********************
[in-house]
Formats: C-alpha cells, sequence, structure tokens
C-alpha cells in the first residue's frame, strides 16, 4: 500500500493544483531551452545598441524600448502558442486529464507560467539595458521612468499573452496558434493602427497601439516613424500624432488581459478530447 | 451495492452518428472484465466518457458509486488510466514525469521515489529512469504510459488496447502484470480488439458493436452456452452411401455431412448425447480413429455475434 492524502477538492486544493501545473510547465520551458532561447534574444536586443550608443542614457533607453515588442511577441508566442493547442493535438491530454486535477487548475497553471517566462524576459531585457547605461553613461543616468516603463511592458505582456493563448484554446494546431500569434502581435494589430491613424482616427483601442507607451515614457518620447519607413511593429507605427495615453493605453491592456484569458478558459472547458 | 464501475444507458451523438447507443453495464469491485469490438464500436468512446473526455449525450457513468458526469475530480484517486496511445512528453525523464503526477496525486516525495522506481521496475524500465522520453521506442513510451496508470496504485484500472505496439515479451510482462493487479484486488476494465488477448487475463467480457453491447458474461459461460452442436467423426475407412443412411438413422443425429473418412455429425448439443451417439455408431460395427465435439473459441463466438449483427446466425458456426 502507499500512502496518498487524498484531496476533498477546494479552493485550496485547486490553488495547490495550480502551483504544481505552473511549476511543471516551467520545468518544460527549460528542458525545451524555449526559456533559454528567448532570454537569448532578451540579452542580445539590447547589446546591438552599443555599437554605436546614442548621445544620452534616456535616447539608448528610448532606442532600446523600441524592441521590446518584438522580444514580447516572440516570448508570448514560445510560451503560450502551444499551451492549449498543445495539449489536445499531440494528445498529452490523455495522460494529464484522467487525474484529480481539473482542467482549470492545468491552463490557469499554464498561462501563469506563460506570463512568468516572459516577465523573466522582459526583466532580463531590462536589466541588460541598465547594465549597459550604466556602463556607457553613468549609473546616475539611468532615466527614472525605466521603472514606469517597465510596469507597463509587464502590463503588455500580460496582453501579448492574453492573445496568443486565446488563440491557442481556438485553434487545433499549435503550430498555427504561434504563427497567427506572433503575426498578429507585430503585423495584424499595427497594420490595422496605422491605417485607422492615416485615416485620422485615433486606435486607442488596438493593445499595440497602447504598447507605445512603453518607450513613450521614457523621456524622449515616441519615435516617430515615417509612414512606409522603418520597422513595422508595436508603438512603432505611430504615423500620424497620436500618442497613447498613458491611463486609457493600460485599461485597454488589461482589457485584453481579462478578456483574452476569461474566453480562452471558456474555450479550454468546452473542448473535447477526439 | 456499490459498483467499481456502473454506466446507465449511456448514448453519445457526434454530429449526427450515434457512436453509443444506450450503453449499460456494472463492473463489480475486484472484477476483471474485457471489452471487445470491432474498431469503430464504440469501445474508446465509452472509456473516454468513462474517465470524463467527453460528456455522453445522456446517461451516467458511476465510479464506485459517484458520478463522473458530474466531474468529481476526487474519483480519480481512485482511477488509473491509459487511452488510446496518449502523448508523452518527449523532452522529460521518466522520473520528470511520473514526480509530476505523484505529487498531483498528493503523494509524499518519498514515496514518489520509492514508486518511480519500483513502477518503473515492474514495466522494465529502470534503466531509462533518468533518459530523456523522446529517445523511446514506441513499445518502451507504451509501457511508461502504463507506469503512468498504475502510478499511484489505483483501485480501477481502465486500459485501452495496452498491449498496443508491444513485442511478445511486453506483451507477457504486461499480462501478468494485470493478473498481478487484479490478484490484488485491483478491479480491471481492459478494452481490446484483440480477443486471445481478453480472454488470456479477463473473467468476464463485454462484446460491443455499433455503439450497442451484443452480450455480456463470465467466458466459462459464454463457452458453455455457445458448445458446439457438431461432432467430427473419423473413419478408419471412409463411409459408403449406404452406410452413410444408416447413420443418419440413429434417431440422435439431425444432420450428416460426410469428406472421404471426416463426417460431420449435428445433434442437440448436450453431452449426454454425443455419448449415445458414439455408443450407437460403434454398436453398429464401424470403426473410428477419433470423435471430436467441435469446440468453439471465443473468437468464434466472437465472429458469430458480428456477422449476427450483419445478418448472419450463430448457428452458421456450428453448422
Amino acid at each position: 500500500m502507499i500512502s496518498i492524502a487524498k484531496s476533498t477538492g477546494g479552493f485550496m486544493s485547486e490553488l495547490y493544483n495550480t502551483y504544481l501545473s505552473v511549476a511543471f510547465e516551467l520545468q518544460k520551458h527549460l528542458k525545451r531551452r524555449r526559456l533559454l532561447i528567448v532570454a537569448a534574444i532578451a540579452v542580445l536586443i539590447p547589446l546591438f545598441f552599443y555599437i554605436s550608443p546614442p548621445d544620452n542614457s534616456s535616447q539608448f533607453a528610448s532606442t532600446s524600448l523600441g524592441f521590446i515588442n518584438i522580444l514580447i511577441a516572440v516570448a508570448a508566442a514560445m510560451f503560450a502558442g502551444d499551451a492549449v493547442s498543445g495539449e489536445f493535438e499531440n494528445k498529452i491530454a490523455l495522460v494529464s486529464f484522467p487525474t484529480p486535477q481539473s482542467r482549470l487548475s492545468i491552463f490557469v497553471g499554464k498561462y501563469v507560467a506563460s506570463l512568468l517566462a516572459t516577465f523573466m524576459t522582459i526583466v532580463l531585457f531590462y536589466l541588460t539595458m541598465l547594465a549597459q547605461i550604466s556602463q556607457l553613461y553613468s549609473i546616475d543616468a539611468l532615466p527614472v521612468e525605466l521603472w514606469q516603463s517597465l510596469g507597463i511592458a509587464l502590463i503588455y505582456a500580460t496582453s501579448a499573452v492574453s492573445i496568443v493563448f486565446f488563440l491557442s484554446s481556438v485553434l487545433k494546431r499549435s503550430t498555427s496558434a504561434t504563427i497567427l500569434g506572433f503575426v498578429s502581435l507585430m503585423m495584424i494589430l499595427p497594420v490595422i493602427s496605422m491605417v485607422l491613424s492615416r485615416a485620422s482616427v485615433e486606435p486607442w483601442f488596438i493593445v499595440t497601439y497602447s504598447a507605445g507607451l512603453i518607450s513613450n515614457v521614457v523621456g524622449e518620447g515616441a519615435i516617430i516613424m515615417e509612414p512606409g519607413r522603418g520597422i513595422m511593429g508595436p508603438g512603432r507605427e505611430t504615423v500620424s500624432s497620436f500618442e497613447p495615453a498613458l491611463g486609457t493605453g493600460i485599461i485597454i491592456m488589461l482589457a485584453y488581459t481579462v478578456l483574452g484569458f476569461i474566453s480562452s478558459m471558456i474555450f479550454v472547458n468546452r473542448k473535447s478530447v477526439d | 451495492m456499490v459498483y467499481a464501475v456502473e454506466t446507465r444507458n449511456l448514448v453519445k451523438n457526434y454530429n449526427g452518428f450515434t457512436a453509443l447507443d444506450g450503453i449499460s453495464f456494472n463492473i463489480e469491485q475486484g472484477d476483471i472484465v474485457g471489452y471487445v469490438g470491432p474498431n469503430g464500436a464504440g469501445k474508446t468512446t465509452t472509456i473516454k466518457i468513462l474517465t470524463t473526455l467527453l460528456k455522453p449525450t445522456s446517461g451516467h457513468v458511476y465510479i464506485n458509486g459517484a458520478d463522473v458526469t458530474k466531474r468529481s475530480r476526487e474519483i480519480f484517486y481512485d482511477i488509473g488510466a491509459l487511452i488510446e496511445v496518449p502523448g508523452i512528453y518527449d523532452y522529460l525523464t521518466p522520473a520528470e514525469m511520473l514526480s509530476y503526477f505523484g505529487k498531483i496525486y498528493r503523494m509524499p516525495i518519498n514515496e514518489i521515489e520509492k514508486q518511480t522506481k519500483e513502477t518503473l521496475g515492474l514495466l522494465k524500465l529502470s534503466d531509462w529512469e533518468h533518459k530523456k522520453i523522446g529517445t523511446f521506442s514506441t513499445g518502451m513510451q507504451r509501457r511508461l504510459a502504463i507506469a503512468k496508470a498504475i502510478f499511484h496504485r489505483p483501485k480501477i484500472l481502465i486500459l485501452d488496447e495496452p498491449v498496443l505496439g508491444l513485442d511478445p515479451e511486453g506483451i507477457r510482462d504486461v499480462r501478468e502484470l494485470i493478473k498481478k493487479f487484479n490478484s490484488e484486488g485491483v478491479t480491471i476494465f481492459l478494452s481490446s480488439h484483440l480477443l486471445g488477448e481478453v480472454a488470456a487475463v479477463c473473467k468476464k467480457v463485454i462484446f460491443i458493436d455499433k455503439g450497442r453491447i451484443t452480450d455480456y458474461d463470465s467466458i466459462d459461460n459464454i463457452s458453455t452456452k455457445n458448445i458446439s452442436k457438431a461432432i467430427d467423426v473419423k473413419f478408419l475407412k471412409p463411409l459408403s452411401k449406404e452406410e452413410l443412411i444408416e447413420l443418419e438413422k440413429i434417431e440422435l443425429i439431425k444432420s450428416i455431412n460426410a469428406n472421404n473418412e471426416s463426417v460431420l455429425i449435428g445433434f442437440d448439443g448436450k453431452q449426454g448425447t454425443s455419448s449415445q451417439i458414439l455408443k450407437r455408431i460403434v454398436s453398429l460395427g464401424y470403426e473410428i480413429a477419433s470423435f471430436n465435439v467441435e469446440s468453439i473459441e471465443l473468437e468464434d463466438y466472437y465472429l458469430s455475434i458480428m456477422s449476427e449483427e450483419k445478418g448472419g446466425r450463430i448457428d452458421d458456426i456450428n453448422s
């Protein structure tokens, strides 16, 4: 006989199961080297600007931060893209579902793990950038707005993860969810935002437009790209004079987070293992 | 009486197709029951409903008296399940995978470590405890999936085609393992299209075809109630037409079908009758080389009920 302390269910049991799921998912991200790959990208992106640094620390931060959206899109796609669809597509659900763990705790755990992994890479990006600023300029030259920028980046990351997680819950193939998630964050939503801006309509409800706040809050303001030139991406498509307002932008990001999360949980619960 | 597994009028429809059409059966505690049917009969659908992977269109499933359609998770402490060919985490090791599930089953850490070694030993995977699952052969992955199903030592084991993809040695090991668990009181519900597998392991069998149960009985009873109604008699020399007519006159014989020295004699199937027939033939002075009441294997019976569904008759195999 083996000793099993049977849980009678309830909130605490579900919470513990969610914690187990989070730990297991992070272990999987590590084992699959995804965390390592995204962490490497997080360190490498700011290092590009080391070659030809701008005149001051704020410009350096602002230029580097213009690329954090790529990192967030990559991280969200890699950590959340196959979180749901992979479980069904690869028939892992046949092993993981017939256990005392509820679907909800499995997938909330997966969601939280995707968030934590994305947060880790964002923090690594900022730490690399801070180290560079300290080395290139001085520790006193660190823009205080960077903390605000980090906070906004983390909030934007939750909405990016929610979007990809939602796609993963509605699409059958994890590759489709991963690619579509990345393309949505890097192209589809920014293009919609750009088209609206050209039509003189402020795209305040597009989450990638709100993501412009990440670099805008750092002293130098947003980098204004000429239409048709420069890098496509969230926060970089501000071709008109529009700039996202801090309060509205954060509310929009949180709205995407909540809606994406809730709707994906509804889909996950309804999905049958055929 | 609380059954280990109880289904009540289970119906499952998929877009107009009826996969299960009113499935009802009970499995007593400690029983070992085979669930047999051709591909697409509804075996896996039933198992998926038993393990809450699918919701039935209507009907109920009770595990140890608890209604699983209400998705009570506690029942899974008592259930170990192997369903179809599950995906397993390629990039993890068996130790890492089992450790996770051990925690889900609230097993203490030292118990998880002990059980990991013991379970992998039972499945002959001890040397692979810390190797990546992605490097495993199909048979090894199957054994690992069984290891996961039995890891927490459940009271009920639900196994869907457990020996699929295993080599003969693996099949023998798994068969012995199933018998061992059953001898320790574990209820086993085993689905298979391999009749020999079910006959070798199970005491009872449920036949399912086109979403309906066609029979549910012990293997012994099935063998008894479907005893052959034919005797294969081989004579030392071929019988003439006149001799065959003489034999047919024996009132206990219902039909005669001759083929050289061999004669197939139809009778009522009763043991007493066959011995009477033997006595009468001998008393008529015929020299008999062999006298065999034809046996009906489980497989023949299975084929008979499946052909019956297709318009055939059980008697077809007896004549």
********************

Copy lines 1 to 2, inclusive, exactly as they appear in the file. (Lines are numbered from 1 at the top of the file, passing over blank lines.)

[in-house]
Formats: C-alpha cells, sequence, structure tokens